Do you know the 9 signs of a healthy dog? If you pay attention to the following signs of good health, you will be able to catch a problem earlier and provide treatment much sooner.
A proper diet, regular exercise and grooming, and routine check-ups at the veterinarian will help keep your dog in top form. It’s also important for you to get to know your dog’s habits – eating, drinking, sleeping, and so forth – since sometimes a variation in those habits can be an indication that he isn’t feeling well.
Signs of Good Health
1. Skin – Healthy skin is flexible and smooth, without scabs, growths, white flakes, or red areas. It ranges in color from pale pink to brown or black depending on the breed. Spotted skin is normal, whether the dog has a spotted or solid coat. Check your dog for fleas, ticks, lice, or other external parasites. To do this, blow gently on your dog’s stomach or brush hair backward in a few places to see if any small specks scurry away or if ticks are clinging to the skin. Black “dirt” on your dog’s skin or bedding may be a sign of flea droppings.
Coat – A healthy coat, whether short or long, is glossy and pliable, without dandruff, bald spots, or excessive oiliness.
2. Eyes – Healthy eyes are bright and shiny. Mucus and watery tears are normal but should be minimal and clear. The pink lining of the eyelids should not be inflamed, swollen, or have a yellow discharge. Sometimes you can see your dog’s third eyelid, a light membrane, at the inside corner of an eye. It may slowly come up to cover his eye as he goes to sleep. The whites of your dog’s eyes should not be yellowish. Eyelashes should not rub the eyeball.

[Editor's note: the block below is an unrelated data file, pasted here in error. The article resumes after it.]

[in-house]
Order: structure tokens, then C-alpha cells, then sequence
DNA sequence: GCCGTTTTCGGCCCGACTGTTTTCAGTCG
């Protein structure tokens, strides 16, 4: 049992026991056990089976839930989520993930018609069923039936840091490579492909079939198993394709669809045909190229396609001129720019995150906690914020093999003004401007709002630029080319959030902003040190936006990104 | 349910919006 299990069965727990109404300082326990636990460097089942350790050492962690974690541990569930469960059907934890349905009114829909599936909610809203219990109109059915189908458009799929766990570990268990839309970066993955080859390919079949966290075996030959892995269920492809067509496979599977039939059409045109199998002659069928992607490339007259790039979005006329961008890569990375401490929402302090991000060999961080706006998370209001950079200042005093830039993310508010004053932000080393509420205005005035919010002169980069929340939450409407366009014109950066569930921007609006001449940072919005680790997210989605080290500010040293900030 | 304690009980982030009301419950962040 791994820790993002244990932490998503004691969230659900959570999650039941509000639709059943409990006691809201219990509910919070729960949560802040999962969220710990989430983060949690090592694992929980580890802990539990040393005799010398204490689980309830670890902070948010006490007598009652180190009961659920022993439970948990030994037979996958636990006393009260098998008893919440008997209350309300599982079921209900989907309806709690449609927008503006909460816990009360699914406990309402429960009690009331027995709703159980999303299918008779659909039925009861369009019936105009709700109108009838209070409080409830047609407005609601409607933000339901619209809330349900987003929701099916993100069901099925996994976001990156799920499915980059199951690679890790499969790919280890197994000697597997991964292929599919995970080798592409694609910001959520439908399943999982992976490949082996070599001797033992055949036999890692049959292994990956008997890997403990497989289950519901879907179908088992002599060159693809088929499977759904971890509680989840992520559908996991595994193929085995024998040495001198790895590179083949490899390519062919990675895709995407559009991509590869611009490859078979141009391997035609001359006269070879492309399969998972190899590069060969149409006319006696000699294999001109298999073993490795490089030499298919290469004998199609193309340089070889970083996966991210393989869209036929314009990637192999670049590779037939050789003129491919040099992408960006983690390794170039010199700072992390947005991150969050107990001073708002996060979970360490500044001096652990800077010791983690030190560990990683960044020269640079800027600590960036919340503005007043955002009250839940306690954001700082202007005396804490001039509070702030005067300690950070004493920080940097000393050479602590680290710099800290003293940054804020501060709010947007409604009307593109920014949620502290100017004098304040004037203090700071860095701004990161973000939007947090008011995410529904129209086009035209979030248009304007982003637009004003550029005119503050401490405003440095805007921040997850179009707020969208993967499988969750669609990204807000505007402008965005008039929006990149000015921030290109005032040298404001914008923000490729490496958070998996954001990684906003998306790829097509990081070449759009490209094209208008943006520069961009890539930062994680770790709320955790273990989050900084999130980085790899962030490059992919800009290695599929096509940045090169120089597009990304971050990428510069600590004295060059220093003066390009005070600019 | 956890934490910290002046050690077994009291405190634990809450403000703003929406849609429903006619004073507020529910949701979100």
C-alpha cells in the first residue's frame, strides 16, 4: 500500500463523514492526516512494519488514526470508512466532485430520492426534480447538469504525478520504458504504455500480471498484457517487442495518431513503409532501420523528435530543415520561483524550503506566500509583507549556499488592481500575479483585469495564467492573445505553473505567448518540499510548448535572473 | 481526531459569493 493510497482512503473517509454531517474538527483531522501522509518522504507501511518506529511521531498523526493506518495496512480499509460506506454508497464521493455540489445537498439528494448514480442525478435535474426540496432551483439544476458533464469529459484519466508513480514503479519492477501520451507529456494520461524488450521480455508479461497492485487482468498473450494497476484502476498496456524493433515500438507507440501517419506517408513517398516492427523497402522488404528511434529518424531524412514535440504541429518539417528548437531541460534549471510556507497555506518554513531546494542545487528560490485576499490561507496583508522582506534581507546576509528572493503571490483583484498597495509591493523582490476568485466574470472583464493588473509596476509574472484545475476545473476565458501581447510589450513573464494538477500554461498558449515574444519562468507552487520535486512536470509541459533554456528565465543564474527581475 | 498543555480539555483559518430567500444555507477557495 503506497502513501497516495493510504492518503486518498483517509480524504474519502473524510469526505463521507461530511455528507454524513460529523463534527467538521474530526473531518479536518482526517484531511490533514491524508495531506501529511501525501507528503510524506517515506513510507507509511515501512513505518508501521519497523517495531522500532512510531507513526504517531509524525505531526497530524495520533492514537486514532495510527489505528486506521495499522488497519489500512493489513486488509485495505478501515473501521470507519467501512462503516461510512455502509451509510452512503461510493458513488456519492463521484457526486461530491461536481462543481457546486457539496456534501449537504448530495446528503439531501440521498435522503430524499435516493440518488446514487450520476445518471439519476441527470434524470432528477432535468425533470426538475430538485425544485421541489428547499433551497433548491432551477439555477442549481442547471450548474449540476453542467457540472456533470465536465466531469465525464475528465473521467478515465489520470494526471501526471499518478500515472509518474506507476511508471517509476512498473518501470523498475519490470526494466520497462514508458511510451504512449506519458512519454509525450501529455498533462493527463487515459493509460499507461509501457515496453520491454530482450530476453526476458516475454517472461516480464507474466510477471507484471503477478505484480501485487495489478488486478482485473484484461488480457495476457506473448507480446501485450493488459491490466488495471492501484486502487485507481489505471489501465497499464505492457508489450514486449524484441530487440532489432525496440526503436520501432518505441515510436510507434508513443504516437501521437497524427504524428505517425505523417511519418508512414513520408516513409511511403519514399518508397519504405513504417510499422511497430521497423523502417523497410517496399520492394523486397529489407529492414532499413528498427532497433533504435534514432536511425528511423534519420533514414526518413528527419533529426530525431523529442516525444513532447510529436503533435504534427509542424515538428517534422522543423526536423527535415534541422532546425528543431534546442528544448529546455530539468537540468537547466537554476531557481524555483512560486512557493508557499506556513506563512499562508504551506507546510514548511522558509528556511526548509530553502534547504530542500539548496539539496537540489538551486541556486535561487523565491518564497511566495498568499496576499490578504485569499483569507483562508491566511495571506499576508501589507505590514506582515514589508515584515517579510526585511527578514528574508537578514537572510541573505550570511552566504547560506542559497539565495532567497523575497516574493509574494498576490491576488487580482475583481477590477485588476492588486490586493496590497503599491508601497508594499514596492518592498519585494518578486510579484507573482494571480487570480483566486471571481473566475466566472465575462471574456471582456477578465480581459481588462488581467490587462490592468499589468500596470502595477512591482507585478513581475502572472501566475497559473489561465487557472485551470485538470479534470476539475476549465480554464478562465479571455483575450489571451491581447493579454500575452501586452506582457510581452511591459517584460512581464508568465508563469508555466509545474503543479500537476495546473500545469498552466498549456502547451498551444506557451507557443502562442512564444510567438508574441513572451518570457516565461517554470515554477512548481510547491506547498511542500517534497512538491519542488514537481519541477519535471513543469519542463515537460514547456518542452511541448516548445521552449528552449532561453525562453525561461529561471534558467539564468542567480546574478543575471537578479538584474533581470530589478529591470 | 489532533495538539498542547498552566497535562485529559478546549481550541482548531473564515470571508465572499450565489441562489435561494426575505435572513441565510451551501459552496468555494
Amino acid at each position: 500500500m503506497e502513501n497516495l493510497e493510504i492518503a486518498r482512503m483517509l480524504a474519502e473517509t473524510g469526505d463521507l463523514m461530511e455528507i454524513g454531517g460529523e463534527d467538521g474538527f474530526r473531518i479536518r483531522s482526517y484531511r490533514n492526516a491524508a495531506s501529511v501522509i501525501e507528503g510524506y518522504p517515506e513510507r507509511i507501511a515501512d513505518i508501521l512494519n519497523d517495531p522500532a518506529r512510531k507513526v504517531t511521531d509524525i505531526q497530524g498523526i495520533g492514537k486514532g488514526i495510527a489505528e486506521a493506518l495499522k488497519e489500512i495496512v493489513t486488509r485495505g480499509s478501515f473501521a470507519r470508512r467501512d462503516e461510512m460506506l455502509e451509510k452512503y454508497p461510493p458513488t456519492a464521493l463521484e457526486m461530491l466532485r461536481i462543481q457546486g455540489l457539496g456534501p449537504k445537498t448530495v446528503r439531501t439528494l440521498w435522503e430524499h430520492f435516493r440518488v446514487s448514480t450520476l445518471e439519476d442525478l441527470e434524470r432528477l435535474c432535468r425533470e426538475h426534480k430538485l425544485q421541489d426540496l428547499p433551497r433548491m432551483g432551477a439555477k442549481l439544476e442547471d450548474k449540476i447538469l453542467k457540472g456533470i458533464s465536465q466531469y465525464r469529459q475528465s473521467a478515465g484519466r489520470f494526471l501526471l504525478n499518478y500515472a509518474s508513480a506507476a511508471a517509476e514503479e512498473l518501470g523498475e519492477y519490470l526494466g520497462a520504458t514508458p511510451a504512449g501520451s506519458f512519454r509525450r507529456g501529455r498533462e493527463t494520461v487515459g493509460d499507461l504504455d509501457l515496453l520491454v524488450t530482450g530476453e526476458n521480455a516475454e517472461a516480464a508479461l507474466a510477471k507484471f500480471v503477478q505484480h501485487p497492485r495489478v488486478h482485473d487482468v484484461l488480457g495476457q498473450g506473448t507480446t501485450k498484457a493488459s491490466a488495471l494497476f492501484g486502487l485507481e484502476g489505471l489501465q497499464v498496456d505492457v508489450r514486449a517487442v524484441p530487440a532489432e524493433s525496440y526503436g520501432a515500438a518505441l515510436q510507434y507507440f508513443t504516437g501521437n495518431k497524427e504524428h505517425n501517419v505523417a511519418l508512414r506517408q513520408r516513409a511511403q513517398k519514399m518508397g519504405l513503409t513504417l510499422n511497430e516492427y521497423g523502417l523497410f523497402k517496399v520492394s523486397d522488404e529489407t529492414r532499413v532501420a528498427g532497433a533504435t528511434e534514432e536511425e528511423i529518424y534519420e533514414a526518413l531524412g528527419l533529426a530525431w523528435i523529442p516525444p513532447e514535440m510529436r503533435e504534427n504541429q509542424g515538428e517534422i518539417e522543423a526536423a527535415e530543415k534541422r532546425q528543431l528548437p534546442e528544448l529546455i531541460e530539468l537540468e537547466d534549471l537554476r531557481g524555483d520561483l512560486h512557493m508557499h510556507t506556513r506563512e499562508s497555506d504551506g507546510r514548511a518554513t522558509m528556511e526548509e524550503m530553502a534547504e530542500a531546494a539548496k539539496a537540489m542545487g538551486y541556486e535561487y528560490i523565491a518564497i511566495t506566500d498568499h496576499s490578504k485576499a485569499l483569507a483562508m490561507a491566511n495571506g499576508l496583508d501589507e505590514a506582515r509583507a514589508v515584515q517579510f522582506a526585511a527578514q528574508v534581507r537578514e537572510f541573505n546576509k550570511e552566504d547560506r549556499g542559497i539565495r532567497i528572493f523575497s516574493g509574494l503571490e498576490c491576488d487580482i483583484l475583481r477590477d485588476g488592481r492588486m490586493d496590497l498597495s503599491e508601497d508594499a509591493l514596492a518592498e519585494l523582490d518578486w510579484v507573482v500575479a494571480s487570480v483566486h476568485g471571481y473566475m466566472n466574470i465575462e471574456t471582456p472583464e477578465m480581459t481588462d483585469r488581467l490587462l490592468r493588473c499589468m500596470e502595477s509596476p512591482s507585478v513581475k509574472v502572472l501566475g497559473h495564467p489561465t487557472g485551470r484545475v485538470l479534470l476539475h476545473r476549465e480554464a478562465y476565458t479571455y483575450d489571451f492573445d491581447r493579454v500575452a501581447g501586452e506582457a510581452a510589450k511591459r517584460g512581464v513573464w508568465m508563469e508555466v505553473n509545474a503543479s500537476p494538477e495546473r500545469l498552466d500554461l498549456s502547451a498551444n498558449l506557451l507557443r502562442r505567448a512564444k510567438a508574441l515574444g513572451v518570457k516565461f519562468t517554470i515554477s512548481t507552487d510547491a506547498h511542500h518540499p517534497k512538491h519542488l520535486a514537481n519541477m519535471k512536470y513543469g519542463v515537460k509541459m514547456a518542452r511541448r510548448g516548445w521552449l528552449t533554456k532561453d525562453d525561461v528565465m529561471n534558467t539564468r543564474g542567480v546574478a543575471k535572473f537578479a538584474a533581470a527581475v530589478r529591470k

3. Ears – The skin inside your dog’s ears should be light pink and clean. There should be some yellow or brownish wax, but a large amount of wax or crust is abnormal. There should be no redness or swelling inside the ear, and your dog shouldn’t scratch his ears or shake his head frequently. Dogs with long, hairy ears, such as Cocker Spaniels, need extra attention to keep the ears dry and clean inside and out.
4. Nose – A dog’s nose is usually cool and moist. It can be black, pink, or self-colored (the same color as the coat), depending on the breed. Nasal discharge should be clear, never yellowish, thick, bubbly, or foul smelling. A cool, wet nose does not necessarily mean the dog is healthy, and a dry, warm nose doesn’t necessarily mean he’s sick. Taking his temperature is a better indication of illness.
5. Mouth, Teeth and Gums – Healthy gums are firm and pink, black, or spotted, just like the dog’s skin. Young dogs have smooth white teeth that tend to darken with age. Puppies have 23 baby teeth and adults have around 42 permanent teeth, depending on the breed. As adult teeth come in, they push baby teeth out of the mouth.
To check your dog’s mouth, talk to him gently, then put your hand over the muzzle and lift up the sides of his mouth. Check that adult teeth are coming in as they should, and not being crowded by baby teeth. Make sure the gums are healthy and the breath is not foul-smelling. Look for soft white matter or hard white, yellow, or brown matter. This is plaque or tartar and should be brushed away.
Mouth infections can lead to serious problems in the gums and other parts of the body, including the heart, so it’s important to give your dog’s teeth and mouth special attention.